E-health record should be opt-out: Review

The Personally Controlled Electronic Health Record (PCEHR) should be renamed 'My Health Record' — MyHR — and shift to an opt-out model, according to a review of the system commissioned by the federal health minister, Peter Dutton.

The review was conducted last year and completed in December but not released by the Department of Health until now. The review was led by Richard Royle, executive director of the UnitingCare Health group in Queensland and vice-president of the Australian Private Hospitals Association. The other members of the group who conducted the review were AMA chief Dr Steve Hambleton and Australia Post CIO Andrew Walduck.

The report (PDF) concludes that there is overwhelming support for an electronic health record system in Australia but a "change in approach however is needed to correct early implementation issues and to review the strategy and role that a shared electronic health record plays in a broader system of health care".

The 38 recommendations contained in the report include dissolving National Electronic Health Transition Authority (NeHTA) — the organisation that has overseen the rollout of the PCEHR — and replace it with the Australian Commission for Electronic Health (ACeH) reporting directly to the Standing Council on Health. The new governance structure would include technical, jurisdictional, consumer advisory, and security committees.

System operation of the MyHR would be centralised under the Department of Human Services, under contract from the ACeH.

The review panel recommended "a change in the focus of the medical record and the name to reflect more of a partnership between the clinician and the patient but is should be noted that MyHR will retain all of the personal controls that exist in the current PCEHR," the report states.

The transition to an opt-out model for the record should take effect from the 1 January next year. The change would increase the value of the record to healthcare professionals and help drive their use of it, the report states.

The new name for the electronic health record reflects "a modern naming convention for digital service". "As the adoption and embrace of the digital age accelerates the need to differentiate between digital and physical sources is losing it’s [sic.] relevance," the report states.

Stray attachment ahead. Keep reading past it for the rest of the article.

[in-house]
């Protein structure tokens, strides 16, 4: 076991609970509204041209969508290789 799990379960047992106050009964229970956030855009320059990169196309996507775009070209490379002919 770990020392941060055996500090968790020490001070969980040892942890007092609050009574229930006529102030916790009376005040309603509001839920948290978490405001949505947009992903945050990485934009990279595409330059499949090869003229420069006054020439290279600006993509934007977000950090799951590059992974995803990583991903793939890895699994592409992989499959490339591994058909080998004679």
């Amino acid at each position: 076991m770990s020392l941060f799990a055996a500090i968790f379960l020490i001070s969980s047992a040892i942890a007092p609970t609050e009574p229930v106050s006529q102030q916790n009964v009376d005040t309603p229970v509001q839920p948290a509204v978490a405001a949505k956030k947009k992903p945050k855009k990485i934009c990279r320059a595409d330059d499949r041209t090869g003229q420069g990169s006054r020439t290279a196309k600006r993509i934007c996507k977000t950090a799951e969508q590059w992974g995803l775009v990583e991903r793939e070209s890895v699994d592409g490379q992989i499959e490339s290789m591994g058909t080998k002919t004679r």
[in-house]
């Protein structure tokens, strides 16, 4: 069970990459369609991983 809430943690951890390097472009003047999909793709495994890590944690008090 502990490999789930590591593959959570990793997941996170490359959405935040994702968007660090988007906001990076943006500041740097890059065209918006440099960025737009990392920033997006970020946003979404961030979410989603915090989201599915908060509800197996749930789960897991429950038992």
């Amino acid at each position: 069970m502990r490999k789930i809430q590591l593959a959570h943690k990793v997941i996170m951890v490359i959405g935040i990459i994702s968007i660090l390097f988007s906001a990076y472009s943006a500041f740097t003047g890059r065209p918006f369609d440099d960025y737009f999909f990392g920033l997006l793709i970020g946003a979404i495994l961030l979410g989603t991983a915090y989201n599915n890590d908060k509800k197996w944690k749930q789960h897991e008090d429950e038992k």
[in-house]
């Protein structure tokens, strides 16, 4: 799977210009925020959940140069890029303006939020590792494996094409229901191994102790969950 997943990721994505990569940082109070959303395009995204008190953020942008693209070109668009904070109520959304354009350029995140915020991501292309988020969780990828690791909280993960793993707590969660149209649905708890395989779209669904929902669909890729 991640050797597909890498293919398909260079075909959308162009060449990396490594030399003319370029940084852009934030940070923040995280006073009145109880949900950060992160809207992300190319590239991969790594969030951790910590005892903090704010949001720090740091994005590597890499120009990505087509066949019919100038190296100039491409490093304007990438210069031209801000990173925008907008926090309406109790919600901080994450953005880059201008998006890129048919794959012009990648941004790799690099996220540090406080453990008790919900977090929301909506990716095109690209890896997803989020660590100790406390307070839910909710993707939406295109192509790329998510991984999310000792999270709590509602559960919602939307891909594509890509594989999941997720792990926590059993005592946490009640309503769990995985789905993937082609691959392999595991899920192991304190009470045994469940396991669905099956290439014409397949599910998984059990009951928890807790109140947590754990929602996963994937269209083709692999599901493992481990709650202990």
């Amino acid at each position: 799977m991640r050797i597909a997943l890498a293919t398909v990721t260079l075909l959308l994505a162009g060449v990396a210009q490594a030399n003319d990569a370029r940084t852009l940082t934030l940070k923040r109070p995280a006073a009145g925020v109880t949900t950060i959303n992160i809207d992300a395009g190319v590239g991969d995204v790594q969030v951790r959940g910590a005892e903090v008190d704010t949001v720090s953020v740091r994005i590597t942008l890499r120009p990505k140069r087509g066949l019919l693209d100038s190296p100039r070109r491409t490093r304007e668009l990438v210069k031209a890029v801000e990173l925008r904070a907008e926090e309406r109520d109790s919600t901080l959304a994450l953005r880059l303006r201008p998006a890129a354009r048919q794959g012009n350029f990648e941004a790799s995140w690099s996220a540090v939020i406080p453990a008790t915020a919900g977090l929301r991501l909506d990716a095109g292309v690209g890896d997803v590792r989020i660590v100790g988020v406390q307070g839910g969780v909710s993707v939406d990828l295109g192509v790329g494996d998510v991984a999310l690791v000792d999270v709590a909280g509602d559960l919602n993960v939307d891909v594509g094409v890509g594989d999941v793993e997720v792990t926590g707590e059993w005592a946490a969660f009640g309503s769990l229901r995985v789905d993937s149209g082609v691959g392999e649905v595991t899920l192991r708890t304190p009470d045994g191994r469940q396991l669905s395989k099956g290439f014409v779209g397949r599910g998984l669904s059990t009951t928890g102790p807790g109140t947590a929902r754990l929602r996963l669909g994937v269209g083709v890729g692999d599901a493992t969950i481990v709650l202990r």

Among the recommendations is also a shift in architecture to use a "decentralized information repository model" that would be "linked via MyHR".

"This may impact on the work that has currently already been done but will enable MyHR to provide access to existing private and publicly held repositories without the need for wholesale duplication of records," the report states.

The federal budget included $140 million for the electronic health record rollout and other e-health measures.

The government "continues to work with stakeholders with regard to the recommendations from the recent PCEHR review to determine how best to proceed. The Government is committed to supporting improved productivity across the health sector and greater convenience for providers and patients," budget papers stated.

"Implementation issues have plagued the PCEHR from day one, but the Abbott Government will get it back on track so that it provides real benefits to patients and health professionals alike," said a statement on the funding issued by the office federal health minister, Peter Dutton.

Most clinicians are not using the system, the minister's statement said.

Copyright © 2014 IDG Communications, Inc.

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